Stacy’s Video Diary: Jac- Episode 26-Horse training is a conversation between horse and human

The main point of the Jac project was to show you my training methods in an everyday setting. The beauty of the project has been that there are little golden nuggets that have been captured; moments when you can really ‘see’ what Jac is thinking. This is one of those episodes.

Often times people think that horse training is a one way conversation.

Watch Episode 26 of Jac to see why Stacy is laughing.

Watch Episode 26 of Jac to see why Stacy is laughing.

Horse training is a conversation-people make the mistake of thinking this is a one way conversation; one where the student only listens and never asks a question.

This likely happens because people miss that the ‘conversation’ is happening at all. It is difficult to have a conversation if you aren’t fluent in a language.

Other times people aren’t interested in a conversation, they are more interested in domination. In this case they punish the for asking questions because they are more interested in creating a robot.

The total training time Jac has received up until now is 50 hours 5 minutes. Jac demonstrates in the first three minutes of video that he is both thinking and asking questions.

Jac is saying, “Teacher, Stacy, you’ve been really consistent and everyday we end on one of two things; we either end on backing up or on spinning to the right…can we be done now?”

Jac has learned what pleases me and he is demonstrating an eagerness to get it done.

Could this become a safety issue? Anything can become a safety issue if you don’t know how to read the horse. Most safety issues arise from the human misinterpreting the signs leading up to an ‘event’ like rearing, bucking, etc.

I cover a lot more in this video but if you watch nothing else then just watch the first three minutes. Listen to and watch what Jac is saying…who better to learn from than a horse?


  1. April Murray on March 8, 2014 at 10:34 am

    I was wondering, in the beginning of Jac’s training.. was he being groomed? Also was there previous handling by other people?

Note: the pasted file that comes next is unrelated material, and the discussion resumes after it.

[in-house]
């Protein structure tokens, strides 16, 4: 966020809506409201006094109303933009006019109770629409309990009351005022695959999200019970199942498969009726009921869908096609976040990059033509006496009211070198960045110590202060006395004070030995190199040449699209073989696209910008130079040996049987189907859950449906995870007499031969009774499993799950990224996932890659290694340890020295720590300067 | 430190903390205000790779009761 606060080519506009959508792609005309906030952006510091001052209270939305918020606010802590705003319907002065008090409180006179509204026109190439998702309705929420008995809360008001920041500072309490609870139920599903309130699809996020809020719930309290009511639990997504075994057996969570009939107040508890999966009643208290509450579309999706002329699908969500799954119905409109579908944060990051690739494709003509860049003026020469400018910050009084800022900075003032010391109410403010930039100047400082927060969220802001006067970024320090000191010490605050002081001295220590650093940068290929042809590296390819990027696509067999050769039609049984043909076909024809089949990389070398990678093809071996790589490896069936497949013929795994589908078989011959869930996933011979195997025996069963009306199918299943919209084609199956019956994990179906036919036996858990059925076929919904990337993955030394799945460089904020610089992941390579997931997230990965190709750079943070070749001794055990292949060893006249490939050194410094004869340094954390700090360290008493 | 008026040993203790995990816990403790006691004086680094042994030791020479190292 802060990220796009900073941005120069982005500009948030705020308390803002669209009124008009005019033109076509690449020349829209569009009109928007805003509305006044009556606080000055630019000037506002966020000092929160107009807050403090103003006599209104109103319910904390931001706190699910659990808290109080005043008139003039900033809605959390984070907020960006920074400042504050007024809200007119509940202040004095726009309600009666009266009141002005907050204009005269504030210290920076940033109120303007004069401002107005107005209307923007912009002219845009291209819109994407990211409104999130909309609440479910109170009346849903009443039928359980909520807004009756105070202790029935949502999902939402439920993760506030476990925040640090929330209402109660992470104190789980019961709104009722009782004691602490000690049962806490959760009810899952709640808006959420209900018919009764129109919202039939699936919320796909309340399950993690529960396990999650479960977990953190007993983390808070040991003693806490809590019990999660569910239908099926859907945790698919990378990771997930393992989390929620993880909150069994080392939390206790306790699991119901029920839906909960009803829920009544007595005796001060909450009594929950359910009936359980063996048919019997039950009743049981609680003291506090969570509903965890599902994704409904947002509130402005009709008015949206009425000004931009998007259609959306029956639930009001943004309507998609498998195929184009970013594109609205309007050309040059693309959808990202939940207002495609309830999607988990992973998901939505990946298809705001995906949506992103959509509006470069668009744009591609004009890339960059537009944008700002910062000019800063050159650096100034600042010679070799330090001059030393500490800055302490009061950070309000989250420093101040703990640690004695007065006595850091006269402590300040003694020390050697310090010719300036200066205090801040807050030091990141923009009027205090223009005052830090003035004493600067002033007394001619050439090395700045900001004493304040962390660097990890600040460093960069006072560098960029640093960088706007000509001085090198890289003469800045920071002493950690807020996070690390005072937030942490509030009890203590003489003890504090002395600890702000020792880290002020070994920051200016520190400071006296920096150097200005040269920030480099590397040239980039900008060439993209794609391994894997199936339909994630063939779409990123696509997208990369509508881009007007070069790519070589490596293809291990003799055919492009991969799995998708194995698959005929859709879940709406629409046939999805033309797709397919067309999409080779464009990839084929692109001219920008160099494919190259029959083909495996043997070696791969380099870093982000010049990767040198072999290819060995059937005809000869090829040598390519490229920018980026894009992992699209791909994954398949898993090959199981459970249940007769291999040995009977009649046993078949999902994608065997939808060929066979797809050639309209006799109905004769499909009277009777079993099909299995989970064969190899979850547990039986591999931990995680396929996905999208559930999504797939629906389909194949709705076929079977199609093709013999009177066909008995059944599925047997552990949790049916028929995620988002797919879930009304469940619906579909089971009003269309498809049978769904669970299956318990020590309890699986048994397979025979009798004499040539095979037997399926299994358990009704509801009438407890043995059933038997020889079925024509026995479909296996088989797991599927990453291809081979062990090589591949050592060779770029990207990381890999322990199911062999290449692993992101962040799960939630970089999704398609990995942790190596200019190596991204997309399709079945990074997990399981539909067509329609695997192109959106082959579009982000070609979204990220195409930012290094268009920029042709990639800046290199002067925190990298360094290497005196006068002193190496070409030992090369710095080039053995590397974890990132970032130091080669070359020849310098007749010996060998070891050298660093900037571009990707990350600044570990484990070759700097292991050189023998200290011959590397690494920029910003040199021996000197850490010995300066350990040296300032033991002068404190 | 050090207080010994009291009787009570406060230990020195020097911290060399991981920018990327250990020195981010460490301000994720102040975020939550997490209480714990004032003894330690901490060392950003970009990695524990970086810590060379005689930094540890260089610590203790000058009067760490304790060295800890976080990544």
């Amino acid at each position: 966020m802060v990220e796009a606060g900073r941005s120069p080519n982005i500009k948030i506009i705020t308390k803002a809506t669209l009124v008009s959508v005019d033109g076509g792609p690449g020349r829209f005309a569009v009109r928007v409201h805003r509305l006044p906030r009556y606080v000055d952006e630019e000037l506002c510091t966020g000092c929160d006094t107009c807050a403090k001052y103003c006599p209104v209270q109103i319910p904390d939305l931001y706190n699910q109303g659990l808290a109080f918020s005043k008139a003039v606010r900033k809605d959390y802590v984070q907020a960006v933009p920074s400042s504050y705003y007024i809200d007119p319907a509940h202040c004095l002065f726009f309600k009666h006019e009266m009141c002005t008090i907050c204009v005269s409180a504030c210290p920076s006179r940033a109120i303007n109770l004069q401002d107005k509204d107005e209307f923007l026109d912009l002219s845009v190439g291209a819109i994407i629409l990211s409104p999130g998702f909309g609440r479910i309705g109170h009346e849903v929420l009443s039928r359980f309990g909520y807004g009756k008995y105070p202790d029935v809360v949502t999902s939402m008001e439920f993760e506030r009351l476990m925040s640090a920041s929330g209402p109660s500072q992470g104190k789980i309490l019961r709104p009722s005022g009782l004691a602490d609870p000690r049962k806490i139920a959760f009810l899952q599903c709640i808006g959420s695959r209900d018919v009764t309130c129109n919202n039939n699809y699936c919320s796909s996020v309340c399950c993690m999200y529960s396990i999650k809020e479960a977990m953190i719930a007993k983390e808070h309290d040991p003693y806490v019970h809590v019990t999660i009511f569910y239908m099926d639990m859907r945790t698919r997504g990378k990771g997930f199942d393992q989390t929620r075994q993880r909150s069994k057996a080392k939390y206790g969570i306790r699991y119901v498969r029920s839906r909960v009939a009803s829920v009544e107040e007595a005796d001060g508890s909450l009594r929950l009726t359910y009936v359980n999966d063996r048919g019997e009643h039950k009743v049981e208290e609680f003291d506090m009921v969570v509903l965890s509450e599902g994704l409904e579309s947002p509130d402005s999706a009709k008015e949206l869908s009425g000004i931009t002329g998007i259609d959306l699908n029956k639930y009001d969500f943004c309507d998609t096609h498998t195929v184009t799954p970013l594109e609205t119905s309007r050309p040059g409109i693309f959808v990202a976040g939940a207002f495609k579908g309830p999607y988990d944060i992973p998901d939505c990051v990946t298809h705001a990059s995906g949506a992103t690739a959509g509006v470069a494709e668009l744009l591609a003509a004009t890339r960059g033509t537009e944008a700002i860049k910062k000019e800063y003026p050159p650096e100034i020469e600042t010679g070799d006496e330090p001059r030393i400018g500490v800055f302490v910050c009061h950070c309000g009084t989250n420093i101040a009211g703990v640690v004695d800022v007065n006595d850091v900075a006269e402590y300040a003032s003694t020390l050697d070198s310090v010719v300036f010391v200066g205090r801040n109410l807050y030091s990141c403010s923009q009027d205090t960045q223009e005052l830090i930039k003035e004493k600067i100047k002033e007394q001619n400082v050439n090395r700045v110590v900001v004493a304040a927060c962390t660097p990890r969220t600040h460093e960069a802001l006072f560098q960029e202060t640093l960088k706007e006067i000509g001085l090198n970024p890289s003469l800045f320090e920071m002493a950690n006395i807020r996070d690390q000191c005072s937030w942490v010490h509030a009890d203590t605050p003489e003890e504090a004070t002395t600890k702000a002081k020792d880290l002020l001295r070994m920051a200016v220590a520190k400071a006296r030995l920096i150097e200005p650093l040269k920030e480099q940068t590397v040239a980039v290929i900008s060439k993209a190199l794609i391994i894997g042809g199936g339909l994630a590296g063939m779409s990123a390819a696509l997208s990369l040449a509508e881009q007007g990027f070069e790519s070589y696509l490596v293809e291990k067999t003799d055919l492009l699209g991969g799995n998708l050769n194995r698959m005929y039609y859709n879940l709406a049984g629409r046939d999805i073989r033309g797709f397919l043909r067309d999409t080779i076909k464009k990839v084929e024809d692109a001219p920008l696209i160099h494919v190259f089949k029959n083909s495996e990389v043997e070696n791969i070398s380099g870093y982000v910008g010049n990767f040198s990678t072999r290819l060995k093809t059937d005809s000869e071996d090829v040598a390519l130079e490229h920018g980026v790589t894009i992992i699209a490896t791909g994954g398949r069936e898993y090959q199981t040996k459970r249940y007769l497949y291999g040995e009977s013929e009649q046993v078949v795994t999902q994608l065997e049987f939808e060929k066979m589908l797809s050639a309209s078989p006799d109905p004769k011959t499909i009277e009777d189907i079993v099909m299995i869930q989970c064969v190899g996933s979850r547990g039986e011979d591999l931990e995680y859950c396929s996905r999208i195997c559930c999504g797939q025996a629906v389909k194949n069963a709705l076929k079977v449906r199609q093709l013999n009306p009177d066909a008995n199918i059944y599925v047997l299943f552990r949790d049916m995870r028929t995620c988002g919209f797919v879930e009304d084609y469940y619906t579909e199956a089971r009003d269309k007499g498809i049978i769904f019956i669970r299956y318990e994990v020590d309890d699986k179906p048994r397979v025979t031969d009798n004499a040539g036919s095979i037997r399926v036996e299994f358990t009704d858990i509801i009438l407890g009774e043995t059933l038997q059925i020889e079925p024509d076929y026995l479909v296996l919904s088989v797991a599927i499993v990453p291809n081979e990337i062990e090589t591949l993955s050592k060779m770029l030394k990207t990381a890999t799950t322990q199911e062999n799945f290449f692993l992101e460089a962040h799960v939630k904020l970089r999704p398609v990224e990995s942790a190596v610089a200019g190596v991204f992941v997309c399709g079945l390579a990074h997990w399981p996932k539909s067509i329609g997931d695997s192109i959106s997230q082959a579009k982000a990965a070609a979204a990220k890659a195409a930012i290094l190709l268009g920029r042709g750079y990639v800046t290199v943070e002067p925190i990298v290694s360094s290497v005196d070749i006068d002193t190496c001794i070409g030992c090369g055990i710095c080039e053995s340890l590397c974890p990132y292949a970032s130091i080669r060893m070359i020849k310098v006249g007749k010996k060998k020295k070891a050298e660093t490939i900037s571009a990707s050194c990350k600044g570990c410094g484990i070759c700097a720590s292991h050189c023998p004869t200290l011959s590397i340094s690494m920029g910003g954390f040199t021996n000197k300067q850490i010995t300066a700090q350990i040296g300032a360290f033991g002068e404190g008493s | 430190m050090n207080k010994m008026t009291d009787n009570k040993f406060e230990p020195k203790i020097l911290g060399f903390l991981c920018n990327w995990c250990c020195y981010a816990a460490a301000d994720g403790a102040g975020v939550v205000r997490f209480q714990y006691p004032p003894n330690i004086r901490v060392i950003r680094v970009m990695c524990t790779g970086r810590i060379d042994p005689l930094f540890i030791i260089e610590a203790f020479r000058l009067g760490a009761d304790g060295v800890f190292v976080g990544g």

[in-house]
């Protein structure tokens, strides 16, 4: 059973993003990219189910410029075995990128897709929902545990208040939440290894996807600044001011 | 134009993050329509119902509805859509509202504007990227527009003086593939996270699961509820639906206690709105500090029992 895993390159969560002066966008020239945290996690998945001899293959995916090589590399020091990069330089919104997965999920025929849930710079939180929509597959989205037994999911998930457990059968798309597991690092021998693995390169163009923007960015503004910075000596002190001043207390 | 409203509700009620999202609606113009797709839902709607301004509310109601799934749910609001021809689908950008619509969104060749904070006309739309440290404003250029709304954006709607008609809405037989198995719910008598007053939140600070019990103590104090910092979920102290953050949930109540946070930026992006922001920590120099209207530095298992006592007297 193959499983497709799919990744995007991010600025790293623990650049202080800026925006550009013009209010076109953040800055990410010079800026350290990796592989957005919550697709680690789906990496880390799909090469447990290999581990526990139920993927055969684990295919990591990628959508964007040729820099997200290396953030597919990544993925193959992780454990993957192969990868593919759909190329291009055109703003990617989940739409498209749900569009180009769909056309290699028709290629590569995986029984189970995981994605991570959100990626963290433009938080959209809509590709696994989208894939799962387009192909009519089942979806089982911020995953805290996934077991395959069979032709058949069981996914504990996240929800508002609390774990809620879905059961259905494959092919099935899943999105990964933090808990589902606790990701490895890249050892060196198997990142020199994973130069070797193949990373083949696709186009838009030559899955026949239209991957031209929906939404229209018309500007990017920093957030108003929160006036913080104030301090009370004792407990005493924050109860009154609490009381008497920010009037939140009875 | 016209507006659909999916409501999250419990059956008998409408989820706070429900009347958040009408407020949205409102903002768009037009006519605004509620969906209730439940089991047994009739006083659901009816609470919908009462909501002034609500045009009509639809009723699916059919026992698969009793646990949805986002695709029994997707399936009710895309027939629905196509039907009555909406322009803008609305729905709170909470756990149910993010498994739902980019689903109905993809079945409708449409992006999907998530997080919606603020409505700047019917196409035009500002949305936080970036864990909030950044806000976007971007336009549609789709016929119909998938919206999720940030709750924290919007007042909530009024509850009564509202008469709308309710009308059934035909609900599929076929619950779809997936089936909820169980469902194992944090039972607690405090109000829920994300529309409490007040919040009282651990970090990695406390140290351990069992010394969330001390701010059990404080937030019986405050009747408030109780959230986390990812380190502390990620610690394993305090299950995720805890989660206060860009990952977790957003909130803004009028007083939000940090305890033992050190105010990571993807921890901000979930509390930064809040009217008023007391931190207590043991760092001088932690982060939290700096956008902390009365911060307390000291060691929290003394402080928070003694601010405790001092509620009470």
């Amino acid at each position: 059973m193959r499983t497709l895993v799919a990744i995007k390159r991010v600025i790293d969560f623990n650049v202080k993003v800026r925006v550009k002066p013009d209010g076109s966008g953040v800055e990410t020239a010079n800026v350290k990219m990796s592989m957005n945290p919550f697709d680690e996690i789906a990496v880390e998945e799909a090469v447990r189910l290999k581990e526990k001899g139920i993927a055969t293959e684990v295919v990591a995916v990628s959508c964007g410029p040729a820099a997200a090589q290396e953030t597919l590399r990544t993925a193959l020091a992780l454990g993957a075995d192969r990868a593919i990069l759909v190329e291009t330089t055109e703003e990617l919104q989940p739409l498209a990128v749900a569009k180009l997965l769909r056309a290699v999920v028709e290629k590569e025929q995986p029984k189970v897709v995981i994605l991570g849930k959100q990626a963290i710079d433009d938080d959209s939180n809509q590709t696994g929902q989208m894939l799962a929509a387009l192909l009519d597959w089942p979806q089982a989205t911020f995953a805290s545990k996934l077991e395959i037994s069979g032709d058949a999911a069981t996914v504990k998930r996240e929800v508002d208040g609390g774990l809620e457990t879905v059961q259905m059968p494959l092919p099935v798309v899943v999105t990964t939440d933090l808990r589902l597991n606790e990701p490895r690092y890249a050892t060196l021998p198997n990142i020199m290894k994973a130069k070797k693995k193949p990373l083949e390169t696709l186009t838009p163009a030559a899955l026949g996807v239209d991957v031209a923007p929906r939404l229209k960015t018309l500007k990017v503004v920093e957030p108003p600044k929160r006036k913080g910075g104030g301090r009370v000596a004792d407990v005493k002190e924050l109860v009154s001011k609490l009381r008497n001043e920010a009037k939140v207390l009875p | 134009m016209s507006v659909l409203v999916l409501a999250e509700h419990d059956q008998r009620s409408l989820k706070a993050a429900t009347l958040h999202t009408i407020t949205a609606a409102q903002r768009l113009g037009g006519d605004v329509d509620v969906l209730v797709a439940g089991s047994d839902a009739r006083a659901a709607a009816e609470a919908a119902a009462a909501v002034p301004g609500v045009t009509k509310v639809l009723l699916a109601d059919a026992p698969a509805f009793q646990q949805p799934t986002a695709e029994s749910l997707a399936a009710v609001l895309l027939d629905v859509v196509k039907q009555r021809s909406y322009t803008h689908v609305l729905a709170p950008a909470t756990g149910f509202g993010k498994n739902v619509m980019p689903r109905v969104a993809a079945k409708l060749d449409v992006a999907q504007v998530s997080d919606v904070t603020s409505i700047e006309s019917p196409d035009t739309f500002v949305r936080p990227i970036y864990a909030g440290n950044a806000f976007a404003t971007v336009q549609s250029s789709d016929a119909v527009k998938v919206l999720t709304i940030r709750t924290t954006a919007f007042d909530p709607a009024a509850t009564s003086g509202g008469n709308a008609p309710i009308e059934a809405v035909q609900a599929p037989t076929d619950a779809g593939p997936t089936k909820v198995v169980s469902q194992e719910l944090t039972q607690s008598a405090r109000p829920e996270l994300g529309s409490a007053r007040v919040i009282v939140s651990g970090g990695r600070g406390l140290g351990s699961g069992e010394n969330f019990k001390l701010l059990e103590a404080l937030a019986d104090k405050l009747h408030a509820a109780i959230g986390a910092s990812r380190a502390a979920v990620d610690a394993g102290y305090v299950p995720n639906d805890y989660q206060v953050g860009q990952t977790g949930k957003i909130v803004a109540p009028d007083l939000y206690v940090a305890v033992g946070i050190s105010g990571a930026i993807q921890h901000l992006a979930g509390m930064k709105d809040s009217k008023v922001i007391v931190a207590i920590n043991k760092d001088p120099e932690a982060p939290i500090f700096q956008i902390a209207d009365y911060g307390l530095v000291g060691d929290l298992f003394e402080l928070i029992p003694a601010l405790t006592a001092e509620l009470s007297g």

• Stacy on April 28, 2015 at 8:29 pm

      Jac had been handled enough to lead, load, trim his feet, etc. I was not grooming him much in the beginning because he had not earned the right to be in my space as he thought about/considered biting.

  2. Lesia Lowe on March 7, 2014 at 11:16 pm

    I got tickled after I re-watched episode 11 cuz Jac does the same thing that he did in this video …right when you first asked him to go..3:00 mark…. he stops two times early on asking to “be done”….. its funny he is still asking that same question in this one….. lol…. he seems really smart…

  3. Margaret McKee on March 7, 2014 at 11:09 am

    Everytime you post something on Roxie, I still cannot believe she Is gone. You loved her very much. She was one of a kind. Everytime- I see a video of her I cry. Then to loose Valvuarez too
    too mjuch. Love your work. Read your articles all the time. Best of luck in 2014. Jac is beautiful,him playing with that ball was funny. Margaret McKee

  4. Paula Kurtenbach on March 6, 2014 at 12:02 pm

    Thanks so much for filming your training of Jac. It’s really helpful in so many ways, … love seeing how you gently ‘steer’ Jac in the right direction emotionally, without losing his fun energy.

    I see that you added a breast collar in the last 2 episodes. Can you tell me when/why you started using it? Does it help keep the saddle square when spinning? Will you tighten it later or do you prefer them as shown?

    Thanks again, hope you’re enjoying Texas!

  5. Catherine Thienes on March 6, 2014 at 9:18 am

    Thank you for these videos. I am currently working on teaching the counter bend. Your demonstrations are so well taught. I love your very explicit rationale for doing what you are doing. Of course you make it look very easy. 🙂
    I love being able to go back and watch these videos over and over. Thank you for this wonderful gift of knowledge.

  6. Hannah Joy on March 6, 2014 at 1:13 am